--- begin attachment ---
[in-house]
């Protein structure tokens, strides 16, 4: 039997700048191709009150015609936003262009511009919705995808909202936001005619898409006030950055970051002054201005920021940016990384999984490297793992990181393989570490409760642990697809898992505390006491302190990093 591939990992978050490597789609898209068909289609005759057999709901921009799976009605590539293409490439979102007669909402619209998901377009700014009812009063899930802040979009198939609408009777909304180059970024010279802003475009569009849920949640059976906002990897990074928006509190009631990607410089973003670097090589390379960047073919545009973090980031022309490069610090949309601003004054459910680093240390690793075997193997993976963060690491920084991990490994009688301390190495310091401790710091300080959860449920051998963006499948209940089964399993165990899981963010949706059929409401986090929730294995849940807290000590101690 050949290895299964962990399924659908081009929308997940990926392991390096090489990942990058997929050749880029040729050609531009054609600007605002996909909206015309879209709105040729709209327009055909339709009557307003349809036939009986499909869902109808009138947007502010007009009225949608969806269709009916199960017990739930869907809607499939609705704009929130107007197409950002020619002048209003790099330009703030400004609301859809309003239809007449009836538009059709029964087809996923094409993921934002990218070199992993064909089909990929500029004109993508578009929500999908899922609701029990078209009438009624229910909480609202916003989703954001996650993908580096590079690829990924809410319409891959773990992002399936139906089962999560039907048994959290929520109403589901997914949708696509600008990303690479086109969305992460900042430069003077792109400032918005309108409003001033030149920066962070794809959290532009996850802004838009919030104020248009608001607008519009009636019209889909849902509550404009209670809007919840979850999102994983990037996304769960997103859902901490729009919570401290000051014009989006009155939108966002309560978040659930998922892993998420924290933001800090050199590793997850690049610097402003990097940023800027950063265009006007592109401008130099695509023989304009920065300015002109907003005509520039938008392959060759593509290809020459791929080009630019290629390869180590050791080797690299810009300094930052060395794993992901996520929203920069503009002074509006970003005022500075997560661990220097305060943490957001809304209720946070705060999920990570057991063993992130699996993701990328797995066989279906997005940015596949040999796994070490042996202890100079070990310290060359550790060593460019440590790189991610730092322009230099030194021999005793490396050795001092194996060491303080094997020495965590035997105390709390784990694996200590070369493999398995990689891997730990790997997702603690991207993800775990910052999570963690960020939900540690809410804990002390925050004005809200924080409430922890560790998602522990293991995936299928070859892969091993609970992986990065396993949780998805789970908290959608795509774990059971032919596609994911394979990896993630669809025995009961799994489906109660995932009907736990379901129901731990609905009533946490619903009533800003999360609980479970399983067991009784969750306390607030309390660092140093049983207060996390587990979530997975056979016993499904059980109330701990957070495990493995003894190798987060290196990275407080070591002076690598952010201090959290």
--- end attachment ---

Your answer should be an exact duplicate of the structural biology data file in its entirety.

[in-house]
């Protein structure tokens, strides 16, 4: 039997700048191709009150015609936003262009511009919705995808909202936001005619898409006030950055970051002054201005920021940016990384999984490297793992990181393989570490409760642990697809898992505390006491302190990093 591939990992978050490597789609898209068909289609005759057999709901921009799976009605590539293409490439979102007669909402619209998901377009700014009812009063899930802040979009198939609408009777909304180059970024010279802003475009569009849920949640059976906002990897990074928006509190009631990607410089973003670097090589390379960047073919545009973090980031022309490069610090949309601003004054459910680093240390690793075997193997993976963060690491920084991990490994009688301390190495310091401790710091300080959860449920051998963006499948209940089964399993165990899981963010949706059929409401986090929730294995849940807290000590101690 050949290895299964962990399924659908081009929308997940990926392991390096090489990942990058997929050749880029040729050609531009054609600007605002996909909206015309879209709105040729709209327009055909339709009557307003349809036939009986499909869902109808009138947007502010007009009225949608969806269709009916199960017990739930869907809607499939609705704009929130107007197409950002020619002048209003790099330009703030400004609301859809309003239809007449009836538009059709029964087809996923094409993921934002990218070199992993064909089909990929500029004109993508578009929500999908899922609701029990078209009438009624229910909480609202916003989703954001996650993908580096590079690829990924809410319409891959773990992002399936139906089962999560039907048994959290929520109403589901997914949708696509600008990303690479086109969305992460900042430069003077792109400032918005309108409003001033030149920066962070794809959290532009996850802004838009919030104020248009608001607008519009009636019209889909849902509550404009209670809007919840979850999102994983990037996304769960997103859902901490729009919570401290000051014009989006009155939108966002309560978040659930998922892993998420924290933001800090050199590793997850690049610097402003990097940023800027950063265009006007592109401008130099695509023989304009920065300015002109907003005509520039938008392959060759593509290809020459791929080009630019290629390869180590050791080797690299810009300094930052060395794993992901996520929203920069503009002074509006970003005022500075997560661990220097305060943490957001809304209720946070705060999920990570057991063993992130699996993701990328797995066989279906997005940015596949040999796994070490042996202890100079070990310290060359550790060593460019440590790189991610730092322009230099030194021999005793490396050795001092194996060491303080094997020495965590035997105390709390784990694996200590070369493999398995990689891997730990790997997702603690991207993800775990910052999570963690960020939900540690809410804990002390925050004005809200924080409430922890560790998602522990293991995936299928070859892969091993609970992986990065396993949780998805789970908290959608795509774990059971032919596609994911394979990896993630669809025995009961799994489906109660995932009907736990379901129901731990609905009533946490619903009533800003999360609980479970399983067991009784969750306390607030309390660092140093049983207060996390587990979530997975056979016993499904059980109330701990957070495990493995003894190798987060290196990275407080070591002076690598952010201090959290």